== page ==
The main priorities of the EU cohesion policy for the programming period of 2014–2020 are, according to Eurocrats’ jargon, “the investment in the real economy” (i.e. less money for investment in infrastructure projects) to create jobs (according to Dijkstra, Germany was the only EU state – some regions of its eastern part also get the EU’s co-financing due to the EU’s cohesion policy – which managed to lower its unemployment rate during the recent economic crisis) and fight social exclusion and poverty: supporting small and medium-size business, research and innovation, information and communication technology, and the low-carbon economy and energy efficiency. The latter is especially important for the Baltic countries, which are trying to minimize their dependency on gas and oil supplies from Russia.

“If we are able to save only 1 percent of energy, we could save 2.8 percent of gas imports into Europe, reducing our dependency on external energy supplies,” Johannes Hanhn, EU commissioner for the regional policy, said during the roundtable discussion with journalists during Open Days in Brussels.
One of the positive examples of the EU cohesion policy of 2007–2013, which were presented by the European Commission, is the upgrade of the thermal power station in the town of Siauliai in northern Lithuania. The station’s owner, the company Siauliu Energija, has implemented works on a combined cycle thermal power plant, resulting in a decline in fossil fuel consumption of more than 40 percent by the company (due to the biofuel usage) and a 16.6 percent reduction in customer prices. The total budget for the upgrade was 16.1 million euros (the Cohesion Fund contribution was 5.2 million euros).

According to Zygimantas Mauricas, the chief economist of the Lithuanian branch of Nordea Bank, during the 2007–2013 period, Lithuania spent a lot of EU cohesion policy’s money in the spheres which do not generate high economic growth (environmental issues and real estate construction) and spheres which are already well developed in Lithuania (the Lithuania’s transport infrastructure as well as the Lithuania’s information and communication technology). He stated that more of the EU’s money should be spent on scientific research, business start-ups and energy efficiency in Lithuania. The new EU cohesion policy priorities are rather beneficial from such a point of view.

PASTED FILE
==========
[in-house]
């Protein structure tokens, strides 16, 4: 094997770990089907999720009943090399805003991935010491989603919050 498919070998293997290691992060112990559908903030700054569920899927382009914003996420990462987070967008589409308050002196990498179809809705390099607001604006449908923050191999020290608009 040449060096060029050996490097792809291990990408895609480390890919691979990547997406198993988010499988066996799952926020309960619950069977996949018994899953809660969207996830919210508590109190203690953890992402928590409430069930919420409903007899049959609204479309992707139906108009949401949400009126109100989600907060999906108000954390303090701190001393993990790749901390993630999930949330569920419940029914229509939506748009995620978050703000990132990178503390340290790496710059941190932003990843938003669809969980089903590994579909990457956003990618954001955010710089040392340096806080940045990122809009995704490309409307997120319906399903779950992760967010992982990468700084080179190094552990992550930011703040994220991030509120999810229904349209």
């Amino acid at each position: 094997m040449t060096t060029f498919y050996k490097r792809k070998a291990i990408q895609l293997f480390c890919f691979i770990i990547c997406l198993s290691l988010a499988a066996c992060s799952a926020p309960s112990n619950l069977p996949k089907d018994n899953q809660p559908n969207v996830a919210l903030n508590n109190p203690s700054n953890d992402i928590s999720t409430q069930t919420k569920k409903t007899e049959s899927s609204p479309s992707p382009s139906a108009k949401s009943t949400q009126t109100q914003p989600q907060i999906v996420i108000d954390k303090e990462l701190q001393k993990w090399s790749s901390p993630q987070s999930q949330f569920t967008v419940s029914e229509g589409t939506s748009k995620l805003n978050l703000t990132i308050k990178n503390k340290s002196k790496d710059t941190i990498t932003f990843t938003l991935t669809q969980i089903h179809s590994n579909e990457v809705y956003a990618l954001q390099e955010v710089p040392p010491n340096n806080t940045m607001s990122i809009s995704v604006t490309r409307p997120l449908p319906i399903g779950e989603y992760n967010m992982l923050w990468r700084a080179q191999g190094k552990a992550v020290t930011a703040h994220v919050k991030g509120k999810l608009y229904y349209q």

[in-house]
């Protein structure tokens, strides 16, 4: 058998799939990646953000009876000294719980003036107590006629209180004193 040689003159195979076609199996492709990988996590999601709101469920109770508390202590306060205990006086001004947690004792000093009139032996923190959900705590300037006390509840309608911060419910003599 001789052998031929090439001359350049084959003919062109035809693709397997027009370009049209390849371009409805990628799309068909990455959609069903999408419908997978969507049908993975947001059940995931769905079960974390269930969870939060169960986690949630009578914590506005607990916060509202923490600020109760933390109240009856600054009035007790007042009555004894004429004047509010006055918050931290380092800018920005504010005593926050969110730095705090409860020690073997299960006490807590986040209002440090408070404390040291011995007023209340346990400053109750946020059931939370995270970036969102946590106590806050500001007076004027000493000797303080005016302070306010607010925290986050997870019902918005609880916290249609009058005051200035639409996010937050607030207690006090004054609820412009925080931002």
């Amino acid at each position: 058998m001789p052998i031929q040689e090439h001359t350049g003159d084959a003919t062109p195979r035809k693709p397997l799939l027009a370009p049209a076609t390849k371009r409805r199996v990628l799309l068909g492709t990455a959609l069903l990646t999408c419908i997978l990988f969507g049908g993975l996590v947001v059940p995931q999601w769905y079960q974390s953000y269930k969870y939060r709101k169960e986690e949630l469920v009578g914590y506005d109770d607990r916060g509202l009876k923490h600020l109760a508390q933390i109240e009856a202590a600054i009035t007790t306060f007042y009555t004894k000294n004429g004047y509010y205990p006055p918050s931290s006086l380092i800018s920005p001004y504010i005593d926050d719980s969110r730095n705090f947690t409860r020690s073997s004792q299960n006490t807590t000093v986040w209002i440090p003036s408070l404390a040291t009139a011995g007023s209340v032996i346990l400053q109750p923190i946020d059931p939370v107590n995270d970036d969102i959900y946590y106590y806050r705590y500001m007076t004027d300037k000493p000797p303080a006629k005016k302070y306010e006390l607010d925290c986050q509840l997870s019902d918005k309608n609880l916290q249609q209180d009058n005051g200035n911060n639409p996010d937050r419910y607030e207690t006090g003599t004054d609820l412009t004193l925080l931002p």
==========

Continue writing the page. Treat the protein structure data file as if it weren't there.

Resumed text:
One of the new specifics of EU cohesion policy is the following: more EU money will come in the form of loans, not subsidies. According to Rasa Budbergyte, a Lithuanian auditor working in the Luxembourg-based European Court of Auditors (the court audits the EU money spending), the shift towards loans will help to avoid taking EU money for business projects in Lithuania, which would be carried out anyway, i.e. even regardless to a lack of co-financing from the EU funds.

Hahn promised zero tolerance for any wrongdoings in EU spending. During the Open Days, Italian journalists, as usual, made noise about EU money going into the pockets of Italian crooks. Hahn said that he has “mixed feelings” about Italy (Italy, in total figures, is the second biggest beneficiary, after Poland, of the EU’s cohesion policy): some regions of southern Italy spend EU money correctly, but there are problems in the regions of Calabria and Sicily. According to Budbergyte, Lithuania is an average EU country in terms of EU money-related fraud.